My Body Keeps Your Secrets by Lucia Osborne-Crowley
In My Body Keeps Your Secrets, Lucia Osborne-Crowley wrangles with the Mobius strip of trauma, health, and shame. She interviewed nearly 100 women and non-binary people to unearth the ways in which the secrets we keep about what has happened to us are written over our bodies and our lives, which will give men a broad insight into these kinds of lived experiences. Osborne-Crawley deserves a wide readership; her tireless efforts to examine and self-examine will resonate for all readers, regardless of their own identities and histories. This would be a particularly good book to buy for men whose partners are struggling with the trauma of sexualised violence.
Eggshell Skull by Bri Lee
I’ve had many conversations with men where they express exasperated frustration with women who have been victimised: “why don’t they just report him?“, they’ll say. “Why doesn’t she just go to the cops?” If I’m lucky enough to have a copy of Eggshell Skull to hand, I hand it to them right away. Bri Lee looks at the “justice” system for victims and survivors of sexual violence with unique insight: she is a victim herself, and also a law graduate who spent a year touring the courts of regional Queensland with a sitting judge. Lee has seen from both sides what it actually means to “just report” a perpetrator – and there’s nothing “just” about it.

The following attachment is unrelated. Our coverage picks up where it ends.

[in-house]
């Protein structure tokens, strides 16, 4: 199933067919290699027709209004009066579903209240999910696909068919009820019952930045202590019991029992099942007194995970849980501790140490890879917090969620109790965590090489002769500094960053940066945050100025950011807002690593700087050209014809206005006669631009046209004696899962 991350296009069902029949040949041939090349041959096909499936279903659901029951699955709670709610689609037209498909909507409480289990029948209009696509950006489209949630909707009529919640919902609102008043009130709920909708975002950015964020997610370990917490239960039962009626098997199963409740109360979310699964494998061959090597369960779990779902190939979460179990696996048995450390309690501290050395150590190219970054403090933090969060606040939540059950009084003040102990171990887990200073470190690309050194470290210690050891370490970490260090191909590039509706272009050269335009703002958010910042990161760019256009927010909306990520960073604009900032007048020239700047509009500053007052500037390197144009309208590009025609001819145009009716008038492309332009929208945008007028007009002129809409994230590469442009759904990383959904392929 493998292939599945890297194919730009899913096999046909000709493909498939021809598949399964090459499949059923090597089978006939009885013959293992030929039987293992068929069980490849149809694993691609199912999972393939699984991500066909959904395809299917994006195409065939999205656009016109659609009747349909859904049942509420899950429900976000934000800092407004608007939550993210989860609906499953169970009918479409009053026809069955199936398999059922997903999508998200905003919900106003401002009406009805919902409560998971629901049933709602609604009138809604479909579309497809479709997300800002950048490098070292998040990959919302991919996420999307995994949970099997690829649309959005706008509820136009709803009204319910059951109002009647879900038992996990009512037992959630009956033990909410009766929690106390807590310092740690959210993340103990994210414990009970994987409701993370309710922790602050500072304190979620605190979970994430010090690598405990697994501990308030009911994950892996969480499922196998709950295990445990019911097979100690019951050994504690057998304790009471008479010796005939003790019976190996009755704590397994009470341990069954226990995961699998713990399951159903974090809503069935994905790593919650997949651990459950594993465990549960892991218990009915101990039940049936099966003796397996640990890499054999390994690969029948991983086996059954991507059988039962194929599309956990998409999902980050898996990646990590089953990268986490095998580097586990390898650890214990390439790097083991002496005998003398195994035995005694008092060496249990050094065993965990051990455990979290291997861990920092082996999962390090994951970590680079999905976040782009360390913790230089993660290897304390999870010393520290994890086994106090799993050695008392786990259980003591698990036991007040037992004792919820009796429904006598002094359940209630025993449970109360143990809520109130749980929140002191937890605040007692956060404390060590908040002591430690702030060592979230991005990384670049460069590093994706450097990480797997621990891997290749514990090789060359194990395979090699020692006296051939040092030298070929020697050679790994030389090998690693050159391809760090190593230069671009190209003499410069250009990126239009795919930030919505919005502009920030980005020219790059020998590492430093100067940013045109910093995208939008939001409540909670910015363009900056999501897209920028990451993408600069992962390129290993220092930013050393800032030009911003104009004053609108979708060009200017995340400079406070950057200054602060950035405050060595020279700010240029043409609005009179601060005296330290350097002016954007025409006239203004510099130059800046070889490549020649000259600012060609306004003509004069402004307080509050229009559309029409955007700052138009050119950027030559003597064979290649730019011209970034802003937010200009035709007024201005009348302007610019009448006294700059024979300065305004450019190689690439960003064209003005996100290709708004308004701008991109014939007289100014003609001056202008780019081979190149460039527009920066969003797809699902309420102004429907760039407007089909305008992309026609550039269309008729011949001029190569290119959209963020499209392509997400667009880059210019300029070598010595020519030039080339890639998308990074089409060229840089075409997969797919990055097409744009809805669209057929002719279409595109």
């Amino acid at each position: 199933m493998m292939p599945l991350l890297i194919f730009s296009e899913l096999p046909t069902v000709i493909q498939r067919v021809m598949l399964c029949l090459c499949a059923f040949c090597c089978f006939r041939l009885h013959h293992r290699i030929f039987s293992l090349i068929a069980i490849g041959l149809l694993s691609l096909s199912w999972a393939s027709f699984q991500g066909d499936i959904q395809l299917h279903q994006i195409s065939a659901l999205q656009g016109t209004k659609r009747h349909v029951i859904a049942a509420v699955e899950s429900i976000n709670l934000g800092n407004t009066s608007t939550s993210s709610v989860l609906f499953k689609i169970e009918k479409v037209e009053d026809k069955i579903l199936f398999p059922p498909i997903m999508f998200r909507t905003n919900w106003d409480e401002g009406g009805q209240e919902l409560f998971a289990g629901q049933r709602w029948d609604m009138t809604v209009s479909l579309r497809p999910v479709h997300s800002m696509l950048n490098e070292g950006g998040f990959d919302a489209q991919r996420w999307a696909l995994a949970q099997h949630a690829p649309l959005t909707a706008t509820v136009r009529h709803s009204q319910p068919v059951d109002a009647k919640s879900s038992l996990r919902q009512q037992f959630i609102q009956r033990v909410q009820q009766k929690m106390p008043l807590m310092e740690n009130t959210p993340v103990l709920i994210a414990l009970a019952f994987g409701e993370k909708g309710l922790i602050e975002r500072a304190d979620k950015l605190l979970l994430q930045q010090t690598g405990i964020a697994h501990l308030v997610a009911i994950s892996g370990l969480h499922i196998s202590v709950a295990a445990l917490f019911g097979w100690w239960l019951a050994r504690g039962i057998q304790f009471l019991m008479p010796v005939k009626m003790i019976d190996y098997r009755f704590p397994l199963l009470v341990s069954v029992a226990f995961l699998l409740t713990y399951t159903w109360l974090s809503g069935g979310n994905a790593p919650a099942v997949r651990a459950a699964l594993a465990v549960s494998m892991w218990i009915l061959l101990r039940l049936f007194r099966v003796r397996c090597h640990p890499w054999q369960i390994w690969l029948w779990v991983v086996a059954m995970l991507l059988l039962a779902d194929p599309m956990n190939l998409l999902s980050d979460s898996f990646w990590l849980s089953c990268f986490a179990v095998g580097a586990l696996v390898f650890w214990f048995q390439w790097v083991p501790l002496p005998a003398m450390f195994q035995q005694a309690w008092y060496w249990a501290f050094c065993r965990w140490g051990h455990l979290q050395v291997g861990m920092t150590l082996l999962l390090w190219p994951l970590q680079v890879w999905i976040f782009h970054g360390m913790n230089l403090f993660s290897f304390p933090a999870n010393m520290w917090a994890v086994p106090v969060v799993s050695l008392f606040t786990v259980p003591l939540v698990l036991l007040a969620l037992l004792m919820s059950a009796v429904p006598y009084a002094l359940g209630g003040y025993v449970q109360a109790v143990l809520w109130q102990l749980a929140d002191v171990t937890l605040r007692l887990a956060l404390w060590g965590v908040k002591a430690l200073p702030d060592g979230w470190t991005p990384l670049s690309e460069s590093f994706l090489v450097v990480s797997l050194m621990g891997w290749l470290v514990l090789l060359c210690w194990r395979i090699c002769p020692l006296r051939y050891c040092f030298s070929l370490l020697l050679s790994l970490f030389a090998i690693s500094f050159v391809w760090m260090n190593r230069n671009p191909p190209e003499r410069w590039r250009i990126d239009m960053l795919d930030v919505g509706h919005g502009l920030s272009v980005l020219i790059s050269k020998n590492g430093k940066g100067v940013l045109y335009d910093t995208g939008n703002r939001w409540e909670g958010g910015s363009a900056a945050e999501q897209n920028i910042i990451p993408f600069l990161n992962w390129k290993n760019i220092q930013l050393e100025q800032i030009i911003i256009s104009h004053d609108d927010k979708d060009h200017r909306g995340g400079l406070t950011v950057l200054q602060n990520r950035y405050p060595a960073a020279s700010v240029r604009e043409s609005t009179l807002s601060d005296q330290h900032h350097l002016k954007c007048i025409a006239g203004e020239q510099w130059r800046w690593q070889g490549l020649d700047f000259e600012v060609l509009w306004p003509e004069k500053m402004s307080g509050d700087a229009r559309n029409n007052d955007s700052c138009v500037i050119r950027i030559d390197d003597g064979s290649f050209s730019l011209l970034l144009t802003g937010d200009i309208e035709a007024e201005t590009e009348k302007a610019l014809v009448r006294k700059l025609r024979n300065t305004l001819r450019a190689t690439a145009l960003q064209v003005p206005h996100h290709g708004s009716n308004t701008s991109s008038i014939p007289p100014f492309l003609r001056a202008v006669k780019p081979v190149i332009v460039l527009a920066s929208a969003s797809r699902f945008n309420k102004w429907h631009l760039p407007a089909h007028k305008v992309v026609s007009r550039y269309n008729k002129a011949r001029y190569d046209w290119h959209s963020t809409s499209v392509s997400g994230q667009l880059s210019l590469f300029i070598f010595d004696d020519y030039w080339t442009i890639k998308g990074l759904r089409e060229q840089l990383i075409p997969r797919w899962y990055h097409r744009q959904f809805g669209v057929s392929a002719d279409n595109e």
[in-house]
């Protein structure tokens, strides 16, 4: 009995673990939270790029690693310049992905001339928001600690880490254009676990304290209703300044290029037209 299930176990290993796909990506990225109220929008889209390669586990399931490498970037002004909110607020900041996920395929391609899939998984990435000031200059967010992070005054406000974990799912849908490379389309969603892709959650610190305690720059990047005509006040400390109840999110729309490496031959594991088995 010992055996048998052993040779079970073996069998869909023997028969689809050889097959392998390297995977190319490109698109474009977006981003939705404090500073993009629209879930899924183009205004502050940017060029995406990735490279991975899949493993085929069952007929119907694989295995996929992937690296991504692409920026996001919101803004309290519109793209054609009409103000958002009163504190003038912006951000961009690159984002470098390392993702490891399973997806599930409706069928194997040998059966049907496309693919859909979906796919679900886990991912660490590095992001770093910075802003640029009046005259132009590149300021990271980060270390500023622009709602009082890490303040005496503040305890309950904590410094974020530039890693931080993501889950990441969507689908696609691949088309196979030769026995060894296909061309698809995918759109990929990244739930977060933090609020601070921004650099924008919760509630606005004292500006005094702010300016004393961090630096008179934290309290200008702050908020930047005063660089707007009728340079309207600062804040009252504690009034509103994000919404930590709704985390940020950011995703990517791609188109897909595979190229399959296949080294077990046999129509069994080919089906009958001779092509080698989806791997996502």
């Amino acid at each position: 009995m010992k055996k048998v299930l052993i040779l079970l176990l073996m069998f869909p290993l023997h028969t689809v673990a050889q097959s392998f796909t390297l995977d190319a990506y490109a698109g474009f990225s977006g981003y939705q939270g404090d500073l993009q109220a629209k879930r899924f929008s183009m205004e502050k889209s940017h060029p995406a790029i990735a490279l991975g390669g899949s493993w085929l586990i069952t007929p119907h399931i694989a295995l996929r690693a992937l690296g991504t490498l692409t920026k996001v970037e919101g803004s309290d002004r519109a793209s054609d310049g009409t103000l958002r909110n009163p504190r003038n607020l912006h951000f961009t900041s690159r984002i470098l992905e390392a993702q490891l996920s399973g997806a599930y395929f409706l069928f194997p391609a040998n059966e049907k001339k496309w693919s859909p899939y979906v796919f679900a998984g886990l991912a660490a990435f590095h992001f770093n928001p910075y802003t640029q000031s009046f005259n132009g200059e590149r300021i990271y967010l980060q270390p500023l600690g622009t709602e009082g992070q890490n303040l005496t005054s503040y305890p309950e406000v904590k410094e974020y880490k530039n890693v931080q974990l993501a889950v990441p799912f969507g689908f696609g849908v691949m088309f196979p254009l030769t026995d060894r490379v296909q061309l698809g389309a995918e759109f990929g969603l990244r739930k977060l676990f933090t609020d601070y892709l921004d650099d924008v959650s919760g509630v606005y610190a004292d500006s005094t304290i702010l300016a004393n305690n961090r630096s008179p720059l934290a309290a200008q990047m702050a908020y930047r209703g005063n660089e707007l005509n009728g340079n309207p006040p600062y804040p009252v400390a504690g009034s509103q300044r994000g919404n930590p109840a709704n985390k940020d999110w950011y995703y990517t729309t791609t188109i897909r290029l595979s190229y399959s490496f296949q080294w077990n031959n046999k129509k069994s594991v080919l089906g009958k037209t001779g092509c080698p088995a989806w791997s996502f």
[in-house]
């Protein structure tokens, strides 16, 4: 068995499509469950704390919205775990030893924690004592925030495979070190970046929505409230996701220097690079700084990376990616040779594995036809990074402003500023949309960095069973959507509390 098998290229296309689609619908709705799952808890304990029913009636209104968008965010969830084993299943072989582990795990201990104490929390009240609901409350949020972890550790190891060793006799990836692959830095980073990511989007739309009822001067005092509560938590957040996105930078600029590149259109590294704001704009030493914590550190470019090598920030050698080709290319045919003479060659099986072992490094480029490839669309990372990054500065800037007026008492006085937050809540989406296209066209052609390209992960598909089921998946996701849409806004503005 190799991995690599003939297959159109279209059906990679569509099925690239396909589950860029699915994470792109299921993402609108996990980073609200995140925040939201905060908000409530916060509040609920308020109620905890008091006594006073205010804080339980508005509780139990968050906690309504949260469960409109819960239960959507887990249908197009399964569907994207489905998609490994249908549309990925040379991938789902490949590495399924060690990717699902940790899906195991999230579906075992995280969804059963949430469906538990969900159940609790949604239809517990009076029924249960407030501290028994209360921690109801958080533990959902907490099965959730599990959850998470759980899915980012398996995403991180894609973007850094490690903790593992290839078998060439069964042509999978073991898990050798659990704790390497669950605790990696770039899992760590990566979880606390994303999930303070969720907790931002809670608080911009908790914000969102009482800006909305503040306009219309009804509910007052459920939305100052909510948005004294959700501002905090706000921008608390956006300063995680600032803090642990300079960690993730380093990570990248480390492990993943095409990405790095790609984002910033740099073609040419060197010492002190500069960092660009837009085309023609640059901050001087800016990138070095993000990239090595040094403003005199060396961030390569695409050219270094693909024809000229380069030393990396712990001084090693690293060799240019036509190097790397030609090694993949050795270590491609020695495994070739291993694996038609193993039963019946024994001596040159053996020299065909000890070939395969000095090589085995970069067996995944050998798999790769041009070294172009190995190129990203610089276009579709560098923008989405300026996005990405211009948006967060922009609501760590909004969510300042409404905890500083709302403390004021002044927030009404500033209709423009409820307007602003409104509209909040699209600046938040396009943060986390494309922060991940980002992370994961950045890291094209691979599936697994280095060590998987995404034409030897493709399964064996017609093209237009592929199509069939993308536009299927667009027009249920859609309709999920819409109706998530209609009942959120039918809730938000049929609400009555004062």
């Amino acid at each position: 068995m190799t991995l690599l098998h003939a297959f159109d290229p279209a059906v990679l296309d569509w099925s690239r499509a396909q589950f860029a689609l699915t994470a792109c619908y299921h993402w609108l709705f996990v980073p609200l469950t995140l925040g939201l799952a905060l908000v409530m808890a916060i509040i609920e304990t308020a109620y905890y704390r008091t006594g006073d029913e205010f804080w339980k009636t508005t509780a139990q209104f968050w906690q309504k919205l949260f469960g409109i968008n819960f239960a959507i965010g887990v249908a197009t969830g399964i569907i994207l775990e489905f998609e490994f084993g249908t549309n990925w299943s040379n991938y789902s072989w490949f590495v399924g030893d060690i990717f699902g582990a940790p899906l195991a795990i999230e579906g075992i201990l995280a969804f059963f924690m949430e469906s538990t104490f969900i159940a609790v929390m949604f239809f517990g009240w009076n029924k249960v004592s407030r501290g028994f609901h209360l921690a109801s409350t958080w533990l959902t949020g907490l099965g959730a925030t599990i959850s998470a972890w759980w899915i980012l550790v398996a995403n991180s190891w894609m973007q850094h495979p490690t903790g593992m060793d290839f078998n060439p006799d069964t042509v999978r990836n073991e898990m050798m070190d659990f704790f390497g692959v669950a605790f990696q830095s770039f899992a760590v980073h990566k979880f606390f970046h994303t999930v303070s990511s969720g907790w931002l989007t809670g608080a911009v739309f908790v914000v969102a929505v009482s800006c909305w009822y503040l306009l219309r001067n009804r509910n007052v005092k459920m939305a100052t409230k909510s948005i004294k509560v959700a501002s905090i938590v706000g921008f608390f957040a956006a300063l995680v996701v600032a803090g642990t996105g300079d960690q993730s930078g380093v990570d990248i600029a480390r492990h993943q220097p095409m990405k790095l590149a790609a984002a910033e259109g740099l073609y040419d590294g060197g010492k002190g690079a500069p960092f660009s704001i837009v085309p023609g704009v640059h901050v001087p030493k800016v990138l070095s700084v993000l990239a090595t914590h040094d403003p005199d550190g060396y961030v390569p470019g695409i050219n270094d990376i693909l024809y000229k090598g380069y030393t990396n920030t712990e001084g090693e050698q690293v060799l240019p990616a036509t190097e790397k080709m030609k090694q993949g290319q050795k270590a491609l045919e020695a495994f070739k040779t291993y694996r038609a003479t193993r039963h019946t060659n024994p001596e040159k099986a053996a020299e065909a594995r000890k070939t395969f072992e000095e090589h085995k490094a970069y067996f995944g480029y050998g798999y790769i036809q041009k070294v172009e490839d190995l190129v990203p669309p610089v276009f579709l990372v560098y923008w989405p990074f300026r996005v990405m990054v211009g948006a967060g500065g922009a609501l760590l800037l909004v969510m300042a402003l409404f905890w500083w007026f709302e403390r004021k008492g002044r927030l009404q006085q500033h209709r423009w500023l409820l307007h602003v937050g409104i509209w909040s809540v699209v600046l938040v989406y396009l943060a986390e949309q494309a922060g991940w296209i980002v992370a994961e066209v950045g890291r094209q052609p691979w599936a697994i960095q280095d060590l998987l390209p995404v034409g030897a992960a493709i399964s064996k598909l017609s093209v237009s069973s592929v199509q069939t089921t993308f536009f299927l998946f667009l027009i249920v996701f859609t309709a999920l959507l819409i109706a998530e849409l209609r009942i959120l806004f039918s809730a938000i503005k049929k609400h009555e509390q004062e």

She Speaks by Yvette Cooper (ed.)
Most collections of transcribed speeches would have you believe that only wealthy white men are capable of exerting influence from behind a microphone. Abraham Lincoln, Winston Churchill, all these men we know and remember as great orators – but what about the women who have been just as impassioned, just as captivating, and just as impactful? The forty speeches collected by Yvette Cooper in She Speaks vary in subject, tone, and purpose, but they are all delivered by women who have changed the world: Emily Pankhurst, Margaret Thatcher, Malala, Greta Thunberg… It’s a great read for men of all ages.
Know My Name by Chanel Miller
How many men do you think secretly perhaps empathised with Brock Turner a little when his father tearfully opined that his son was being unfairly punished for “twenty minutes of action”? In fact, Turner was imprisoned for just three months – half of his paltry below-minimum six month sentence – for sexually assaulting an unconscious woman on the dirt ground behind the dumpsters outside a fraternity house. The thing is, few men took the time to really think about the impact that Turner’s actions had, especially because his victim was an anonymous woman referred to only as Emily Doe and hidden from public view. But Chanel Miller – that’s her real name, by the way – has bravely stepped forward, into the full glare of the public, with Know My Name. In this memoir, she articulates in painful detail the years of her life that she lost to trauma and stress, all for the sake of Turner’s “twenty minutes”.